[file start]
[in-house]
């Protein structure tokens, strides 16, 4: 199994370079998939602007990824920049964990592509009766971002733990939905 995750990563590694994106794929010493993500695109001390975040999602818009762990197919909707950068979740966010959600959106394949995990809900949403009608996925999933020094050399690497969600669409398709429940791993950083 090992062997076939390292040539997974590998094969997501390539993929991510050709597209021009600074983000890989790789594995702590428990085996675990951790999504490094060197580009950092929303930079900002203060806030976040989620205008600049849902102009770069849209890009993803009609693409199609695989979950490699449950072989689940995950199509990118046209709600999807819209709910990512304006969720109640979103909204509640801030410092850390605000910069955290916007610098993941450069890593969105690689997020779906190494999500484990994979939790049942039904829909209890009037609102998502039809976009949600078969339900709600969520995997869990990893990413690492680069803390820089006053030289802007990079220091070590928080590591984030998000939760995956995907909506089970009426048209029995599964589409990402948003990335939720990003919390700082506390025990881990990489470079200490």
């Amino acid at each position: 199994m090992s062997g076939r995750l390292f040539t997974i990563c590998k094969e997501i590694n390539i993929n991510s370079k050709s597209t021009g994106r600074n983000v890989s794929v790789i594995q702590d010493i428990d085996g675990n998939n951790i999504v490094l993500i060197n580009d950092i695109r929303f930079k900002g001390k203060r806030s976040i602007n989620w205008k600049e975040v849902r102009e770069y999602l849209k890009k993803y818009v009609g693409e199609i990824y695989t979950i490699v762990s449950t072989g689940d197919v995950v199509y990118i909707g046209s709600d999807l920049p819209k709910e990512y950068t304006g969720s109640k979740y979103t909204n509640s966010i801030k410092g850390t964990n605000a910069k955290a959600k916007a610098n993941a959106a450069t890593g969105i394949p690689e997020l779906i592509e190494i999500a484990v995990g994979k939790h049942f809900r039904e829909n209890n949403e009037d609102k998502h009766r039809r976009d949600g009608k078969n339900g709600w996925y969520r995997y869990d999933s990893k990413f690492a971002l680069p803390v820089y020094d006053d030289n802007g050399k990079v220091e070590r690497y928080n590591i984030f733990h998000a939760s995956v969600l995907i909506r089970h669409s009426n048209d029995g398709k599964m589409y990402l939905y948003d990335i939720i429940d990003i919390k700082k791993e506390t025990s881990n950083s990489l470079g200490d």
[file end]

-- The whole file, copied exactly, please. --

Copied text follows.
[in-house]
């Protein structure tokens, strides 16, 4: 199994370079998939602007990824920049964990592509009766971002733990939905 995750990563590694994106794929010493993500695109001390975040999602818009762990197919909707950068979740966010959600959106394949995990809900949403009608996925999933020094050399690497969600669409398709429940791993950083 090992062997076939390292040539997974590998094969997501390539993929991510050709597209021009600074983000890989790789594995702590428990085996675990951790999504490094060197580009950092929303930079900002203060806030976040989620205008600049849902102009770069849209890009993803009609693409199609695989979950490699449950072989689940995950199509990118046209709600999807819209709910990512304006969720109640979103909204509640801030410092850390605000910069955290916007610098993941450069890593969105690689997020779906190494999500484990994979939790049942039904829909209890009037609102998502039809976009949600078969339900709600969520995997869990990893990413690492680069803390820089006053030289802007990079220091070590928080590591984030998000939760995956995907909506089970009426048209029995599964589409990402948003990335939720990003919390700082506390025990881990990489470079200490």
């Amino acid at each position: 199994m090992s062997g076939r995750l390292f040539t997974i990563c590998k094969e997501i590694n390539i993929n991510s370079k050709s597209t021009g994106r600074n983000v890989s794929v790789i594995q702590d010493i428990d085996g675990n998939n951790i999504v490094l993500i060197n580009d950092i695109r929303f930079k900002g001390k203060r806030s976040i602007n989620w205008k600049e975040v849902r102009e770069y999602l849209k890009k993803y818009v009609g693409e199609i990824y695989t979950i490699v762990s449950t072989g689940d197919v995950v199509y990118i909707g046209s709600d999807l920049p819209k709910e990512y950068t304006g969720s109640k979740y979103t909204n509640s966010i801030k410092g850390t964990n605000a910069k955290a959600k916007a610098n993941a959106a450069t890593g969105i394949p690689e997020l779906i592509e190494i999500a484990v995990g994979k939790h049942f809900r039904e829909n209890n949403e009037d609102k998502h009766r039809r976009d949600g009608k078969n339900g709600w996925y969520r995997y869990d999933s990893k990413f690492a971002l680069p803390v820089y020094d006053d030289n802007g050399k990079v220091e070590r690497y928080n590591i984030f733990h998000a939760s995956v969600l995907i909506r089970h669409s009426n048209d029995g398709k599964m589409y990402l939905y948003d990335i939720i429940d990003i919390k700082k791993e506390t025990s881990n950083s990489l470079g200490d």